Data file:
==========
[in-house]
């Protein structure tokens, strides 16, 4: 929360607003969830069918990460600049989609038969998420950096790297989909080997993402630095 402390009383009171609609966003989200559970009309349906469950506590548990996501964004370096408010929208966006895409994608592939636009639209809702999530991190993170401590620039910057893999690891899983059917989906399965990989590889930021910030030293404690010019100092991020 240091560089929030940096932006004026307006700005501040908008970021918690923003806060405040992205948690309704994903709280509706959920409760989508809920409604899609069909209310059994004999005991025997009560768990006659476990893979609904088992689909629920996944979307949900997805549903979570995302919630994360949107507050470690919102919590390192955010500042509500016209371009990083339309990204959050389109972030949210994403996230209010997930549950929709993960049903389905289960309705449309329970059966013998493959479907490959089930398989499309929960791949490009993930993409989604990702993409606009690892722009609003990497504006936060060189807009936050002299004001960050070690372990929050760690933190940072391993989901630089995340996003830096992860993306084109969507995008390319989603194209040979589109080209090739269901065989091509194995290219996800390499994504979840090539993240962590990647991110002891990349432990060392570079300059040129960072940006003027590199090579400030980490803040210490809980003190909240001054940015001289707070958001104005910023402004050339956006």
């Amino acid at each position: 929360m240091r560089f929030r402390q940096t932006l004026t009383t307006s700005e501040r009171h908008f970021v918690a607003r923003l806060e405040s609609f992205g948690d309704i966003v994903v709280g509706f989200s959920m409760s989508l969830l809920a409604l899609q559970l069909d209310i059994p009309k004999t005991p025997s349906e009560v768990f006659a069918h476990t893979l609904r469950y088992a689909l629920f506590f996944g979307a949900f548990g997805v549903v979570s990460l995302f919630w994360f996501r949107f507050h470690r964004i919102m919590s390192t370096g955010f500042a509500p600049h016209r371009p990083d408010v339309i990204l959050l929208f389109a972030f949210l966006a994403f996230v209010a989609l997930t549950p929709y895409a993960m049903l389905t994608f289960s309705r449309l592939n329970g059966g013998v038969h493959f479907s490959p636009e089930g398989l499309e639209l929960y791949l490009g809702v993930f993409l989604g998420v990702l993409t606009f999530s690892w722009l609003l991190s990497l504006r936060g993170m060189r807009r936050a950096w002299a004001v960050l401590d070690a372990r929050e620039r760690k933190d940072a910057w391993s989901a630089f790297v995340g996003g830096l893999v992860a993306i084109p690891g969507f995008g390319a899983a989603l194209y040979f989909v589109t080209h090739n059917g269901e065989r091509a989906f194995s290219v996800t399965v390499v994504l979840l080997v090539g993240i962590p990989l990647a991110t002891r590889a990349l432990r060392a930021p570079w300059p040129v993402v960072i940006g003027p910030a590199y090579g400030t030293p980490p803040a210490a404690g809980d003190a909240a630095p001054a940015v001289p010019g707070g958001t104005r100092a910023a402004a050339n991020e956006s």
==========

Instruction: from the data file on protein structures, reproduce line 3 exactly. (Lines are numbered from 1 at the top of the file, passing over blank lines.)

């Amino acid at each position: 929360m240091r560089f929030r402390q940096t932006l004026t009383t307006s700005e501040r009171h908008f970021v918690a607003r923003l806060e405040s609609f992205g948690d309704i966003v994903v709280g509706f989200s959920m409760s989508l969830l809920a409604l899609q559970l069909d209310i059994p009309k004999t005991p025997s349906e009560v768990f006659a069918h476990t893979l609904r469950y088992a689909l629920f506590f996944g979307a949900f548990g997805v549903v979570s990460l995302f919630w994360f996501r949107f507050h470690r964004i919102m919590s390192t370096g955010f500042a509500p600049h016209r371009p990083d408010v339309i990204l959050l929208f389109a972030f949210l966006a994403f996230v209010a989609l997930t549950p929709y895409a993960m049903l389905t994608f289960s309705r449309l592939n329970g059966g013998v038969h493959f479907s490959p636009e089930g398989l499309e639209l929960y791949l490009g809702v993930f993409l989604g998420v990702l993409t606009f999530s690892w722009l609003l991190s990497l504006r936060g993170m060189r807009r936050a950096w002299a004001v960050l401590d070690a372990r929050e620039r760690k933190d940072a910057w391993s989901a630089f790297v995340g996003g830096l893999v992860a993306i084109p690891g969507f995008g390319a899983a989603l194209y040979f989909v589109t080209h090739n059917g269901e065989r091509a989906f194995s290219v996800t399965v390499v994504l979840l080997v090539g993240i962590p990989l990647a991110t002891r590889a990349l432990r060392a930021p570079w300059p040129v993402v960072i940006g003027p910030a590199y090579g400030t030293p980490p803040a210490a404690g809980d003190a909240a630095p001054a940015v001289p010019g707070g958001t104005r100092a910023a402004a050339n991020e956006s």